USC panel discusses bridging the gap between generational Holocaust remembrance

Experts say younger generations need innovative methods of Holocaust remembrance to keep the history alive in Jewish life and culture.

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The future of Holocaust remembrance will require innovative connections with younger generations, experts said at a USC panel on Wednesday.

“The Holocaust to me is a watershed event in human history,” said Ellen Germain, U.S. State Department Special Envoy for Holocaust Issues, to Annenberg Media. “It’s something that should speak to younger generations emotionally and not just historically. And we have to find ways to continue doing that.”

The USC Shoah Foundation hosted a panel about the protection of Holocaust memory during a time of rising antisemitism. The foundation’s headquarters, located at USC’s Leavey Library, saw a packed house and over 600 registrants for the online livestream.

The event was co-sponsored by USC’s Center for the Political Future and moderated by journalist Tami Abdollah. The Shoah Foundation was founded 30 years ago by Steven Spielberg and has collected over 50,000 audio-video testimonies from Holocaust survivors.

Robert Williams, Finci-Viterbi executive director of the USC Shoah Foundation, said teaching students about the Holocaust in school curriculum isn’t enough. He said the key is teaching the Holocaust as part of a continuum of Jewish life and culture.

“The [Holocaust] Shoah was a terrible moment in Jewish history, but it was not the only moment in Jewish history,” Williams said. “You need touch points that can be in the university classroom, in museums or in films. But you need to be reminded,” he said during the panel.

Just over 20 states mandate Holocaust education, according to Germain. But, Williams said, a number of these states are teaching the history of Nazi Germany as a replacement for Holocaust education.

“If you’re only teaching the history of Nazi Germany, it doesn’t resonate with people,” Williams said to Annenberg Media.  “You have to make it live in new ways. The old tactics weren’t as effective as they once were.”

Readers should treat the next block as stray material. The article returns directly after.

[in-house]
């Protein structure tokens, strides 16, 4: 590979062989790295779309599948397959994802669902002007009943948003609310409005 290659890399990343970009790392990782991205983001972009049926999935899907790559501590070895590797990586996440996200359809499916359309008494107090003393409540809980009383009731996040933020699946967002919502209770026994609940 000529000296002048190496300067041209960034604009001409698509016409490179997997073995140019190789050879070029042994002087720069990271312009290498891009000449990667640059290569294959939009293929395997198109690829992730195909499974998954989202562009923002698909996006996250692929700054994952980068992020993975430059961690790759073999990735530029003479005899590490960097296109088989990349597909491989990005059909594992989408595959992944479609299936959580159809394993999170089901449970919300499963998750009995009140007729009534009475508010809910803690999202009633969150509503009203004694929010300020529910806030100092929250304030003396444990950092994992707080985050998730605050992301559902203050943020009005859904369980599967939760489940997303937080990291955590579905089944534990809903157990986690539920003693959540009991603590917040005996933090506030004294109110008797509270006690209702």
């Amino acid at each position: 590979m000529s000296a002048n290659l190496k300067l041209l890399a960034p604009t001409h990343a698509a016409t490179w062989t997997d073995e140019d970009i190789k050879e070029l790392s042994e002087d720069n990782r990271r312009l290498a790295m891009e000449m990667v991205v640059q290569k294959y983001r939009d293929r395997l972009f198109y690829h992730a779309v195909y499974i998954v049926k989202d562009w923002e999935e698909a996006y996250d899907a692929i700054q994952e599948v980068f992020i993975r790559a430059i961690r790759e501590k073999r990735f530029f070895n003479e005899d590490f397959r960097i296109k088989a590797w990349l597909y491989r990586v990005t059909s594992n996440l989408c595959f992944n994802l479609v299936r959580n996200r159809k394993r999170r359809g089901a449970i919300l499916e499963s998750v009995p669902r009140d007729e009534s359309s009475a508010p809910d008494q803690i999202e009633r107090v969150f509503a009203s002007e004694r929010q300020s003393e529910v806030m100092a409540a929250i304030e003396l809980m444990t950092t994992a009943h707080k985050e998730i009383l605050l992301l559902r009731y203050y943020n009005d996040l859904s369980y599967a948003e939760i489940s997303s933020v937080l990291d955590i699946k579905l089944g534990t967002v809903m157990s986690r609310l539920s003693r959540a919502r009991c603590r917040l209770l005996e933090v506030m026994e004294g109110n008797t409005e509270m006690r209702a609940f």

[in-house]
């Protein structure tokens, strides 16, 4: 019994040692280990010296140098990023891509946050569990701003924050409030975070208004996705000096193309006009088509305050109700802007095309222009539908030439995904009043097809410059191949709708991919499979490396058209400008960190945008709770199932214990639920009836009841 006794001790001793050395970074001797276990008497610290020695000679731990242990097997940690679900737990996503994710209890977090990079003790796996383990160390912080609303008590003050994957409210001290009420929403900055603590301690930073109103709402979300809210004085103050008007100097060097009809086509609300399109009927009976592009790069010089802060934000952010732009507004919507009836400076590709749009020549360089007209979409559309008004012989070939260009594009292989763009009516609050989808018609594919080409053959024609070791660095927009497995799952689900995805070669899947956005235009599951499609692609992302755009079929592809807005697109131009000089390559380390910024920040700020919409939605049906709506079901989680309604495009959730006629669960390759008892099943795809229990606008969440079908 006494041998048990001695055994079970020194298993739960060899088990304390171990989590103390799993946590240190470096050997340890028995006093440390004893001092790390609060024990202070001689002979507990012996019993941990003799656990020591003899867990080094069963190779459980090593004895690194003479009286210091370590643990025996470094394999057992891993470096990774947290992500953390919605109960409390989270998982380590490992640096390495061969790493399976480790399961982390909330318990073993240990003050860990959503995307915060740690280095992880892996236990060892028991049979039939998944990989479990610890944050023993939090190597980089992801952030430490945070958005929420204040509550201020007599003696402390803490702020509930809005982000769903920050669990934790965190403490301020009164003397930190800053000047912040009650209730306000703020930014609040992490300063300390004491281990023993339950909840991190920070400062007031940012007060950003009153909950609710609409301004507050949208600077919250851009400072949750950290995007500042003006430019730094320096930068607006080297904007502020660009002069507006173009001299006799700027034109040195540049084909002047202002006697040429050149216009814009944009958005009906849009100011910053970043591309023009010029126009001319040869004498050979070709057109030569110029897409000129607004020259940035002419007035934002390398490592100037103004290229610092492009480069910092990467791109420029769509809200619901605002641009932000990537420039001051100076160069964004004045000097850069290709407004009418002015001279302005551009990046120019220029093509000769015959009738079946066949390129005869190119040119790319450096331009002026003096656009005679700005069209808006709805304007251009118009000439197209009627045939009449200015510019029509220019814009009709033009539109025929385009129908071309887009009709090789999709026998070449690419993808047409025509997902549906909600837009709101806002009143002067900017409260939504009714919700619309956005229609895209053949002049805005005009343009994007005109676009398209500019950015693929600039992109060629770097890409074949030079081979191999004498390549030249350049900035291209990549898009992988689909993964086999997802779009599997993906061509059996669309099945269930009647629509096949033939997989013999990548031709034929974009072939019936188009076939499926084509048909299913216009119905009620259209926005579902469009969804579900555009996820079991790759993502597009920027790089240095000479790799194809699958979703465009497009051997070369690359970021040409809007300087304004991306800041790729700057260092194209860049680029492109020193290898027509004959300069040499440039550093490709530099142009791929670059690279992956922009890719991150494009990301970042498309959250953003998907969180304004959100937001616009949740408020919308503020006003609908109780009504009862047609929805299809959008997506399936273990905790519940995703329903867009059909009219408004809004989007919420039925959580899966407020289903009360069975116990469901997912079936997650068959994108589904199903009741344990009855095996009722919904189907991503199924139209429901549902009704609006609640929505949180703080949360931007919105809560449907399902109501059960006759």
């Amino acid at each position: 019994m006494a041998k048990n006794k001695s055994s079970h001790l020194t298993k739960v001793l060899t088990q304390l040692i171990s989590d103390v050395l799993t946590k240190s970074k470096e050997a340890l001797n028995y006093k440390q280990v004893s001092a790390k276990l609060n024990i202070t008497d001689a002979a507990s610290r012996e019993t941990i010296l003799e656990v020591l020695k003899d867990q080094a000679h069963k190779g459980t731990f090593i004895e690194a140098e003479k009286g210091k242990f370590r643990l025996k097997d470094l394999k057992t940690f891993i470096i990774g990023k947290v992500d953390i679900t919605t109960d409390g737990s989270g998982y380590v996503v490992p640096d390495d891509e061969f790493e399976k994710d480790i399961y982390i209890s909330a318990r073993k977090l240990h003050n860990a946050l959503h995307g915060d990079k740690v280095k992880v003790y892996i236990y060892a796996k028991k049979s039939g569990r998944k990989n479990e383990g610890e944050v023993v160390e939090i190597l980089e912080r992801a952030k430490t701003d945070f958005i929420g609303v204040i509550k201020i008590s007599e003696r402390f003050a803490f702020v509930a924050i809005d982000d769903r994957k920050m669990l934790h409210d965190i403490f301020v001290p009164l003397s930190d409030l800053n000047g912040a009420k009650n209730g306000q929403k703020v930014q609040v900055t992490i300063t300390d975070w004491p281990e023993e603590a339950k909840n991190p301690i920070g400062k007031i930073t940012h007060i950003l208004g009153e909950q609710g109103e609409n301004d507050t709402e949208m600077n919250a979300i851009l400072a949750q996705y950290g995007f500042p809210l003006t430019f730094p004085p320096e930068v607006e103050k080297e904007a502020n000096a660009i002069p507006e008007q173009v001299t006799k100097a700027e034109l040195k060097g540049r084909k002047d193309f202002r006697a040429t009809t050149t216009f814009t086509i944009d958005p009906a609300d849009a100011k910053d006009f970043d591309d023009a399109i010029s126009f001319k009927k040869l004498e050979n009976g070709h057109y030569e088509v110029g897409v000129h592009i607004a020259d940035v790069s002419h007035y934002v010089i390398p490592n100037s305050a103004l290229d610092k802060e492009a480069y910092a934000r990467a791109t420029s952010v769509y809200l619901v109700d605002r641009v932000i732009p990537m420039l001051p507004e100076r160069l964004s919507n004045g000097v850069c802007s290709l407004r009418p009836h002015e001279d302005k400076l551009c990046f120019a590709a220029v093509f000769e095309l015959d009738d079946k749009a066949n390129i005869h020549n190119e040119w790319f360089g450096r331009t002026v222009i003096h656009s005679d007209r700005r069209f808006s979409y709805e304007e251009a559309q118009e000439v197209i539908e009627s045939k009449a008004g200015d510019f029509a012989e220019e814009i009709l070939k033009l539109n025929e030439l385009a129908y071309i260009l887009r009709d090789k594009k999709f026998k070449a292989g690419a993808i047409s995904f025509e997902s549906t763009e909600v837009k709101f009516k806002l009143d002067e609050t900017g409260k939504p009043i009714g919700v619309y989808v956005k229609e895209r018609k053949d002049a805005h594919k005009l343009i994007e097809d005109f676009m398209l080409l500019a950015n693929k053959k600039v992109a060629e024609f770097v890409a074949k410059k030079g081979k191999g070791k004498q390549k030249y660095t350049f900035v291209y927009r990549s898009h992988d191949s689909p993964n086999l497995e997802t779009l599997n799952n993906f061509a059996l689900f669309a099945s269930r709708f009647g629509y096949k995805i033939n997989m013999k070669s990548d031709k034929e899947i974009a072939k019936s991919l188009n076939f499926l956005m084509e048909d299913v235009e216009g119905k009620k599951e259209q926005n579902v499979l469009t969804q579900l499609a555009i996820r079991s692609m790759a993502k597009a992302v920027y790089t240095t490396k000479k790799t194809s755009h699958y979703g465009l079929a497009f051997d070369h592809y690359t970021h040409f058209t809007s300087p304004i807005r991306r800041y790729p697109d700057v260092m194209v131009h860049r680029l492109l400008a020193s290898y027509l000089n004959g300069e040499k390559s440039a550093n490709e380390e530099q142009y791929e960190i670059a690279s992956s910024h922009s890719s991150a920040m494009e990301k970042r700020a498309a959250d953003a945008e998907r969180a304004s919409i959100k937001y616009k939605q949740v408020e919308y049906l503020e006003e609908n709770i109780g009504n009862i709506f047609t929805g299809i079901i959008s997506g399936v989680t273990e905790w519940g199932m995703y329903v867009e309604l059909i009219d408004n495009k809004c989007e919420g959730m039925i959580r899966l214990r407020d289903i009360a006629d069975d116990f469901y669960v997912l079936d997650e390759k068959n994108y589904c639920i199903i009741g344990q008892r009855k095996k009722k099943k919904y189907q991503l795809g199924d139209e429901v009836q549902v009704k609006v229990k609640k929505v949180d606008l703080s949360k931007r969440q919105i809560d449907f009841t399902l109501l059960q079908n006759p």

Eric Pickles, U.K. Special Envoy for Post-Holocaust Issues, said there is an emotional detachment to Holocaust remembrance in younger generations. “What we need to do is to ensure that we see these not as six million, but as individuals who could have had a chance,” he said to Annenberg Media.

The experts said social media platforms can house antisemitic rhetoric such as deep fake distortions and Holocaust denialism. Germain said teaching critical thinking online is important to assess true from false.

“If students don’t know how to think critically about what they’re seeing and assess the sources of information, particularly on the internet and social media, they’re just going to be overwhelmed with deep fakes and information,” she said.

Having conversations with young people and speaking with new audiences about why people care about Holocaust experiences can build a bridge between communities, Williams said.

“I would like to see younger people experiment with ways to present this history. Use our testimonies, find ways to package them so that their cohort becomes interested in the subject. An old guy like me isn’t going to figure out the right solution. But we need to activate people your age and younger,” he said.

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